By Jim Trotter
July 31, 2010

SAN DIEGO -- A.J. Smith's second-floor office at the Chargers' training facility has wall-to-wall glass windows, tropical plants and colored M&Ms in a large glass jar on his desk. There are practice tapes and a playback machine on the shelving along one wall, and a large magnetic white board hanging from another.

Strategically placed throughout the room are picture frames with famous quotations inside. One is by Winston Churchill, another is by Maya Angelou. Sadly for Chargers fans there is nothing from poet and philosopher George Santayana, whose "those who cannot remember the past are condemned to repeat it" seems appropriate in the wake of the San Diego general manager's handling of the contract impasse with left tackle Marcus McNeill and wideout Vincent Jackson.

For the second time in six seasons Smith appears poised to jeopardize a potentially promising season just to prove he's the alpha male. He calls it business, but from afar it looks like ego.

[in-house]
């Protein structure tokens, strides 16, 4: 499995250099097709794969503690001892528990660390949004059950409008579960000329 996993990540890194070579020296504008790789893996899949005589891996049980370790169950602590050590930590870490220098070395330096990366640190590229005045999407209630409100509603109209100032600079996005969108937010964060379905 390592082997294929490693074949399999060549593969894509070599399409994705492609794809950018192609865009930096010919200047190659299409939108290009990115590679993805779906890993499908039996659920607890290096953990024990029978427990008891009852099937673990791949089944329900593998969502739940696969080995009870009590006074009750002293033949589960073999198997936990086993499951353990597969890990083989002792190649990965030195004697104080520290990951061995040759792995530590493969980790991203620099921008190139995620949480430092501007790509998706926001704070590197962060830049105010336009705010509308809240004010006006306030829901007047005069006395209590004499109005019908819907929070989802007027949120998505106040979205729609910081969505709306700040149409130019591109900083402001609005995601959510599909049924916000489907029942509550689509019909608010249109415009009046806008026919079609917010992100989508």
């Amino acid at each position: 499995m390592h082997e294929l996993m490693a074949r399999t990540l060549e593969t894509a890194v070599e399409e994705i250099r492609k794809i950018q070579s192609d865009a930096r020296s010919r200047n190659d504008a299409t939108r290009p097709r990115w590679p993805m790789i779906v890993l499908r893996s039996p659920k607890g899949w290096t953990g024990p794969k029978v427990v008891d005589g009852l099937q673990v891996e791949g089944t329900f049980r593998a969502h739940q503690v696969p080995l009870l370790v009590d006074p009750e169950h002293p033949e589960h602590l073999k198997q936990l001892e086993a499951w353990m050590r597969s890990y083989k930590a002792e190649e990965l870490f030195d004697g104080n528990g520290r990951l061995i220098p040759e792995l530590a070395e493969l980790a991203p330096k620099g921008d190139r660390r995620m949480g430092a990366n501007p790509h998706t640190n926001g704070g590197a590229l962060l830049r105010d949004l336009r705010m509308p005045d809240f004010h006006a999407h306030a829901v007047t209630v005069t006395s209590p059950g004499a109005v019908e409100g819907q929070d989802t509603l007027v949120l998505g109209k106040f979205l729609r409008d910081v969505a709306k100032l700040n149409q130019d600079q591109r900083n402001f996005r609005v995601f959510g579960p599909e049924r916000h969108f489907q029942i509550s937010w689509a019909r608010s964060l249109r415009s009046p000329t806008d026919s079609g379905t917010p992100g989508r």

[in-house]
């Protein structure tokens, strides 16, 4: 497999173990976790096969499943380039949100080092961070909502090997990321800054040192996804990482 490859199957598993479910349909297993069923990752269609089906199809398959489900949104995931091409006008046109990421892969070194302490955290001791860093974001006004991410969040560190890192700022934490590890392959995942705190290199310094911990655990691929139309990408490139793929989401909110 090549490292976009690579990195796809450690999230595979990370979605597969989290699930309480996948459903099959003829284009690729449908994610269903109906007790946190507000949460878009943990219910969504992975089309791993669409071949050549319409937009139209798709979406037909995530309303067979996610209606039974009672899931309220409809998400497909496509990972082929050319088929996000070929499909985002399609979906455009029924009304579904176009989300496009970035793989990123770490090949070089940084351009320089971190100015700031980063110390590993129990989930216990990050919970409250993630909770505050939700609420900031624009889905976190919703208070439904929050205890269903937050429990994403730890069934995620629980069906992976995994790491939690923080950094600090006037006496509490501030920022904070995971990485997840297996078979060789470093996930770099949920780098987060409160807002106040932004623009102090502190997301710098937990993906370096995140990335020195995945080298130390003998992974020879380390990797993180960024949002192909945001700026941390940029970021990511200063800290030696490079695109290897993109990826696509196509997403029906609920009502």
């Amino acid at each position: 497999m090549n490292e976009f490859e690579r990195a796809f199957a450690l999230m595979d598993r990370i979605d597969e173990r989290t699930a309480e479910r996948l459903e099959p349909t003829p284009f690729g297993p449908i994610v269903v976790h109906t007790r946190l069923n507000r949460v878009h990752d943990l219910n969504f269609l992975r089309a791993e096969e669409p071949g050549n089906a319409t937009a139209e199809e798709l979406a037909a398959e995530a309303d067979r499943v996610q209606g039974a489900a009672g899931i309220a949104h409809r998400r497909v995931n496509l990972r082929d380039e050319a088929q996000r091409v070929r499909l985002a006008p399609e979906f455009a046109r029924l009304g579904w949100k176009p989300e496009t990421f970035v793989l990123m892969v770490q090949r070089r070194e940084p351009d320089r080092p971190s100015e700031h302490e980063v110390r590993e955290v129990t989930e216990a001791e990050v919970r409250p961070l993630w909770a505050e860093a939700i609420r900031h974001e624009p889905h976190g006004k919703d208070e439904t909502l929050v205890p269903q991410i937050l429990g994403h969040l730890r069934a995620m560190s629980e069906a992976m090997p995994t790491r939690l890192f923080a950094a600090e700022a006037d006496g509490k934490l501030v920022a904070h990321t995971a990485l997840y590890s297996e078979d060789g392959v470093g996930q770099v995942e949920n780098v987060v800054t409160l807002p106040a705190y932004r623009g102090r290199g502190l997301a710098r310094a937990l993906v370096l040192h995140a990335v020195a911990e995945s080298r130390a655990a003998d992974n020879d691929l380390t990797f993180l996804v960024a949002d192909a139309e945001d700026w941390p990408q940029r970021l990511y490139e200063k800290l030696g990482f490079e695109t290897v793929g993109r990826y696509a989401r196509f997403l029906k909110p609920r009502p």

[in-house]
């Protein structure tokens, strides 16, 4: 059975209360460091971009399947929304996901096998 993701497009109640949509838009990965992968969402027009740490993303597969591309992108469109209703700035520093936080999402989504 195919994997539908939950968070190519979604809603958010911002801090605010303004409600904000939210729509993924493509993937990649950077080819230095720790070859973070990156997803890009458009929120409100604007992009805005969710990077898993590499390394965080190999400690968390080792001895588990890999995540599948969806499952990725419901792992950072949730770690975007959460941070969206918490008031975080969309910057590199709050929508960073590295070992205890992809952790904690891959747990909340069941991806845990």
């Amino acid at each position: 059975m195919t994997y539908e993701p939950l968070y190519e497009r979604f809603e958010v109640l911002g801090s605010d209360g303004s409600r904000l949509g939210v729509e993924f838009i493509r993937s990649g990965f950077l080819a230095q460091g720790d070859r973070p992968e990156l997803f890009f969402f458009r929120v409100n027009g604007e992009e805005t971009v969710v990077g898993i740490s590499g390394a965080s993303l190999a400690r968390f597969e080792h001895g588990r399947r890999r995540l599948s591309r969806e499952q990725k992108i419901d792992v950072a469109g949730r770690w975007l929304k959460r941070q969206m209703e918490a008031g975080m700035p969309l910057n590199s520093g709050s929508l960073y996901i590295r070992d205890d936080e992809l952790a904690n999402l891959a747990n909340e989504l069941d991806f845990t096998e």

With no gun to his head, he set an arbitrary deadline of June 15 for McNeill and Jackson to sign their contract tenders as restricted free agents. When the players failed to do so, he reduced the offers from $3.2 million to just over $600,000 and said he would not raise them.

Yep, he showed that his was bigger than theirs. But in the process he also erased any incentive for the players to show up before training camp -- if at all. Why would two former Pro Bowlers, in their prime and seeking to cash in after outperforming their rookie contracts, risk serious injury and a big payday in 2011 for a 10 percent raise over the final year of their rookie deals?